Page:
We interviewed our tutor Allan Starski at our workshop at the Manaki Brothers International Cinematographers’ Film Festival  in Bitola, Macedonia.

One of the world’s most prominent production designers Allan Starski, best known for winning the Academy Award in 1993 for his work on Steven Spielberg‘s Schindler’s List, was last week tutoring the participants of Goethe-Institut’s training programme First Films First at the workshop in Bitola, Macedonia. The workshop took place in the frame of the world’s oldest festival dedicated to cinematographers, the Manaki Brothers International Cinematographers’ Film Festival.

We spoke to Starski, whose credits include films such as Roman Polanski‘s The Pianist and Oliver Twist, Agnieska Holland‘s Europa Europa and Washington Square, Krzysztof Kieslowski‘s No End, and 14 films by Andrzej Wajda, including Man of Marble and Man of Iron, about his education, today’s state of film industry, and the FFF workshop.

Allan Starski interviewed by Vladan Petkovic in Bitola. The camera above is an exact replika of the Manaki Brothers' camera, the first ever in the Balkans.

Allan Starski interviewed by Vladan Petkovic in Bitola. The camera above is an exact replika of the Manaki Brothers’ camera, the first ever in the Balkans.


How did you start out in production design?

I studied interior decoration at the Fine Arts Academy in Warsaw, not art direction or scenography. But I come from a film-makers’ family, my father [Ludowik Starski] was a screenwriter, well known in Poland. So I spent my childhood in these filmmakers’ circles, so I was familiar with cinema long before I started my artistic studies.

During my studies, I was not planning to be involved in any film production activities. From my point of view, I had bigger aspirations, I wanted to be a pure artist, not someone who is just taking part in someone else’s projects. I wanted to be an independent artist, but it was my fate that I landed in the movies.

I started working on graphics for commercials, and I was, by education, a designer for the international market. My first job was during the communist times, so there was no big chance to break out internationally. But it was a good moment for filmmaking in Poland, the early seventies, so there were all these big Andrzej Wajda and Agnieska Holland films… and movie-making was my destiny!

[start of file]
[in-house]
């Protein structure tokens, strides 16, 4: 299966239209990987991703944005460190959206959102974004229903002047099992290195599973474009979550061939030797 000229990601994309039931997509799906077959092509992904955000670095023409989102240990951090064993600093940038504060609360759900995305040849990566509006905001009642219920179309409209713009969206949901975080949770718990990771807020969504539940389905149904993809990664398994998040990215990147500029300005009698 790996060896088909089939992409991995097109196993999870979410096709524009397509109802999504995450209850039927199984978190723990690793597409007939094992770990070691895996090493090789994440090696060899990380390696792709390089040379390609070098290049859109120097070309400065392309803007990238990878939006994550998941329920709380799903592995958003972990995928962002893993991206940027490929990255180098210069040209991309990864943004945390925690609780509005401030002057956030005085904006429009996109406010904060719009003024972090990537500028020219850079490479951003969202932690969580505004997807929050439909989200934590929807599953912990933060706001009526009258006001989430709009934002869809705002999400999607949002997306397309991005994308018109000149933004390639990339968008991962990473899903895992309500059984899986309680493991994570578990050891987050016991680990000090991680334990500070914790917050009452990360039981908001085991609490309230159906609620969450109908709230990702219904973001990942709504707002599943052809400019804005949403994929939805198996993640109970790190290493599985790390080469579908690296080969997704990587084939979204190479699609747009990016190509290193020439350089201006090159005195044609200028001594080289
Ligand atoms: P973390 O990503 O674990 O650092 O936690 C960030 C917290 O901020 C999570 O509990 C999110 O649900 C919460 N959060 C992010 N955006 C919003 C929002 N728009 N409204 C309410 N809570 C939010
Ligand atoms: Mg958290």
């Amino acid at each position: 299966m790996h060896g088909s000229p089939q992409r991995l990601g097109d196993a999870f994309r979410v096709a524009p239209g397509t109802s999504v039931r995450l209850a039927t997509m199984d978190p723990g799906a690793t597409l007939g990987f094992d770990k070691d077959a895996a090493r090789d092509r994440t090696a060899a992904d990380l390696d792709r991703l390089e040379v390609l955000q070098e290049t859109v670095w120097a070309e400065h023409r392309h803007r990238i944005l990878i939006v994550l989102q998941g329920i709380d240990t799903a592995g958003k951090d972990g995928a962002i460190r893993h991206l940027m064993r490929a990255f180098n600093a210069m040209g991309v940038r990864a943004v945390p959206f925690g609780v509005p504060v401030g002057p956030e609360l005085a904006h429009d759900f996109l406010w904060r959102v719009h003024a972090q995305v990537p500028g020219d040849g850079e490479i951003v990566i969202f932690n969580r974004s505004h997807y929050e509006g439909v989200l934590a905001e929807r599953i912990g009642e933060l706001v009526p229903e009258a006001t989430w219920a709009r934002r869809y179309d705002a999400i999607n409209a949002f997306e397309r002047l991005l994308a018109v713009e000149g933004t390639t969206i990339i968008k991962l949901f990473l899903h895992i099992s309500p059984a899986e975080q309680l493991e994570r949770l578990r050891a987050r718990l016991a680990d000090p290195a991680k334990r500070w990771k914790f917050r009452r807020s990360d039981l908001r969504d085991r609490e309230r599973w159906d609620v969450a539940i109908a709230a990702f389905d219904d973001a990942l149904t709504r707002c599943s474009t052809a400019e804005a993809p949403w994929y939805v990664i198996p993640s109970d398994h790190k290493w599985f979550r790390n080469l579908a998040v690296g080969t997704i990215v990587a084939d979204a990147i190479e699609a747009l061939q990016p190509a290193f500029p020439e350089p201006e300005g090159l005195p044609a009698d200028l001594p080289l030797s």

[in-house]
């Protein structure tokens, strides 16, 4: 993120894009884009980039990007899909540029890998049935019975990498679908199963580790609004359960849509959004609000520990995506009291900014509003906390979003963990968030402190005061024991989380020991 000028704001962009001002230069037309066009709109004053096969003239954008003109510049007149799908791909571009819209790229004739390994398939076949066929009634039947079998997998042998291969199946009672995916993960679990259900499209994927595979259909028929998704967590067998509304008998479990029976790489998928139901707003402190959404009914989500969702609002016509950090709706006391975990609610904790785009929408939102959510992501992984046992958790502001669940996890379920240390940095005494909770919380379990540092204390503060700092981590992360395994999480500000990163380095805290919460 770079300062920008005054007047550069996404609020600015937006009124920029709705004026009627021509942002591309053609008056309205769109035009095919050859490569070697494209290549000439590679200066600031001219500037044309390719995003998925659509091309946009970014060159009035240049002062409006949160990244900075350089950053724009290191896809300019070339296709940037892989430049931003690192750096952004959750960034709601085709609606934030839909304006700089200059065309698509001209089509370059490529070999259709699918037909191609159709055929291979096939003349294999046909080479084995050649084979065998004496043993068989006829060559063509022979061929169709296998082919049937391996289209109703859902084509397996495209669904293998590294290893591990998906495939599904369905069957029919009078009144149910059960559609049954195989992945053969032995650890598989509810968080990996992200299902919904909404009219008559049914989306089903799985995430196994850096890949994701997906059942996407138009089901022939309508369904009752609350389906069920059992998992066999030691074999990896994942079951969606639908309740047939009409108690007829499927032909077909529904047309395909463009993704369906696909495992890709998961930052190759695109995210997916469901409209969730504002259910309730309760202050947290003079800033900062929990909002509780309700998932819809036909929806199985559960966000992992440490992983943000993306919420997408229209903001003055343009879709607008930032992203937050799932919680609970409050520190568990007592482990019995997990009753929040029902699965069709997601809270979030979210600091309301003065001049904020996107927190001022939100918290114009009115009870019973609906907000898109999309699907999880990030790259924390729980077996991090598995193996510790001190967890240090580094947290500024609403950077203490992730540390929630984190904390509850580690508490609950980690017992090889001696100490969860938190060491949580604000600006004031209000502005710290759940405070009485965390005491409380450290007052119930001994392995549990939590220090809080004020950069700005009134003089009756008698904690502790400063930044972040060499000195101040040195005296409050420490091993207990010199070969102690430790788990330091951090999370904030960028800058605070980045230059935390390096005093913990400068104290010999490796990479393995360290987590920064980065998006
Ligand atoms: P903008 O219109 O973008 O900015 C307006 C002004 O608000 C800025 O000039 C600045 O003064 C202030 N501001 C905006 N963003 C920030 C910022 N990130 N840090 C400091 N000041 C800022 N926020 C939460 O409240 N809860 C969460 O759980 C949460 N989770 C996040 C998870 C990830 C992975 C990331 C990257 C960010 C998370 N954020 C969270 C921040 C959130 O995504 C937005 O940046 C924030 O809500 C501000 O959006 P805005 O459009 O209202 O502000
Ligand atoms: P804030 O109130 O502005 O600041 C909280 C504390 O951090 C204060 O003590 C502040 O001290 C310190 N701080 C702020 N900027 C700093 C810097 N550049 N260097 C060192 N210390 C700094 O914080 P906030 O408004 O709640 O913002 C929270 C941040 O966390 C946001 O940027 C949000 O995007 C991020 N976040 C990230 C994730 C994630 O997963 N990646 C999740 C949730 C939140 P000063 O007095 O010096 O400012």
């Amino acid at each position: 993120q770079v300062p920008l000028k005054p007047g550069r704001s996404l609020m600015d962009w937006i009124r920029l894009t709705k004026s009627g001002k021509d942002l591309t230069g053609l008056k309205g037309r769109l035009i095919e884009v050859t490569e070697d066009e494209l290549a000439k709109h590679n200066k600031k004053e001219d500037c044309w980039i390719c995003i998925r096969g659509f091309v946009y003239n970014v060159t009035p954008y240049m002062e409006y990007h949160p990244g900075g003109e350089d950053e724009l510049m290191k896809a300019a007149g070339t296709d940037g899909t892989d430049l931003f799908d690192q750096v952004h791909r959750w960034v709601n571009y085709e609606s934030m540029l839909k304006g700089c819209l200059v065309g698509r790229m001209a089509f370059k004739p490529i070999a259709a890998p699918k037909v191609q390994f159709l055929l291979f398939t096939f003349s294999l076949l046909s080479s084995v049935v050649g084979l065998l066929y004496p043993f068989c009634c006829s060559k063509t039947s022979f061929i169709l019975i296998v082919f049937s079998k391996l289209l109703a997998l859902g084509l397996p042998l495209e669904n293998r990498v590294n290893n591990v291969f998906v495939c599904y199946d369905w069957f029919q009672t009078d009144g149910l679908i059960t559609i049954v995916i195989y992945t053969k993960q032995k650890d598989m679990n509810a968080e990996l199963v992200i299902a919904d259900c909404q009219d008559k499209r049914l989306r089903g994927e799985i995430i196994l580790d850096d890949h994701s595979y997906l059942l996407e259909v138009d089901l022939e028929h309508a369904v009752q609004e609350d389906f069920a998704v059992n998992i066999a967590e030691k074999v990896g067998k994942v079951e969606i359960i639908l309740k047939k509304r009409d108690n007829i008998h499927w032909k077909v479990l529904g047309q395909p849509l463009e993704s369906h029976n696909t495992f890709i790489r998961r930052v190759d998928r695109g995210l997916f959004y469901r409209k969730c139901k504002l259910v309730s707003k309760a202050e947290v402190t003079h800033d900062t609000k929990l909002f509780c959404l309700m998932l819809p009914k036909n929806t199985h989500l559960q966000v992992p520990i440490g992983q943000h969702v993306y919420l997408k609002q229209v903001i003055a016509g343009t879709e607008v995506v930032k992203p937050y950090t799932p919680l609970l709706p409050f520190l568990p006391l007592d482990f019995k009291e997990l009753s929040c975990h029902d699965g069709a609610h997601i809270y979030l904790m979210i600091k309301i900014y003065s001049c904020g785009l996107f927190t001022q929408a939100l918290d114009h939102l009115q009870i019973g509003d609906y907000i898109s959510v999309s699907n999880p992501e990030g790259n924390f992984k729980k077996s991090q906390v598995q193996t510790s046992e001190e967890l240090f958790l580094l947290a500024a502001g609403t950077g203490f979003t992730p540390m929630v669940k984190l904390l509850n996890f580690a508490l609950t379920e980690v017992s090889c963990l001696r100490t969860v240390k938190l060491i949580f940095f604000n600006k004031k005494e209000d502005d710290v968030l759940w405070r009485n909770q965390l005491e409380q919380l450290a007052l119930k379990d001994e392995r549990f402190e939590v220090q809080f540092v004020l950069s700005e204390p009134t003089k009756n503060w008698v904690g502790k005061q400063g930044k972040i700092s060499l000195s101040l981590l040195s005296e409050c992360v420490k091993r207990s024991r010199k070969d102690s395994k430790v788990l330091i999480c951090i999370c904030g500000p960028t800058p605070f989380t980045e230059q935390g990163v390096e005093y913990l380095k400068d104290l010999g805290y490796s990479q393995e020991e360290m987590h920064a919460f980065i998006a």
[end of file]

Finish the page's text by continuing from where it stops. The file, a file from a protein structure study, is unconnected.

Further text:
After the first few movies, Wajda asked me to do some set design for Shadow Line (1976). It was a Joseph Conrad story which takes place in Bangkok and Singapore, so my first film scouting was pretty exotic. And I built Bangkok in Bulgaria, which I am still very proud of.

We had only few days of shooting in real Bangkok, and it’s a 19th century story, so all the rest I did in the studio in Warsaw and built parts of Bangkok port  in Bulgaria. It was my fist big movie and it served as a really good school. Before that I did two small movies as a production designer, but  that  one started my international career because this was an Andrzej Wajda movie and because it was made for British Television.

After this I was doing next 14 movies with Wajda. We made Danton (1983), which was recognized by international audiences and critics, so after this film I started my experience on foreign movies.

Can you compare today’s production situation to the one at the time when you were starting? There seem to be more opportunities, especially with co-productions, but we don’t seem to be getting many more good films?

Open market creates this problem. To exist in the  market with strong competition, with big global movies you  need  successful BO movies, but you don’t have enough money to compete with American productions. On top of this  there are so many low budget art films and they don’t have much chance to get international recognition. Because there are so many films, there is not enough money for each of them, a lot of them are done in a short time, without good preparation and proper budget, and it’s a pity.

I still believe Europe is a place where co-productions can give some chance to  filmmakers to make more recognizable, better executed movies. But still, there are some small films, like [Polish director Pawel Pawlikowski‘s 2014 Best Foreign Language Oscar winner] Ida, which get worldwide recognition- in France, Germany, the UK and then even the US.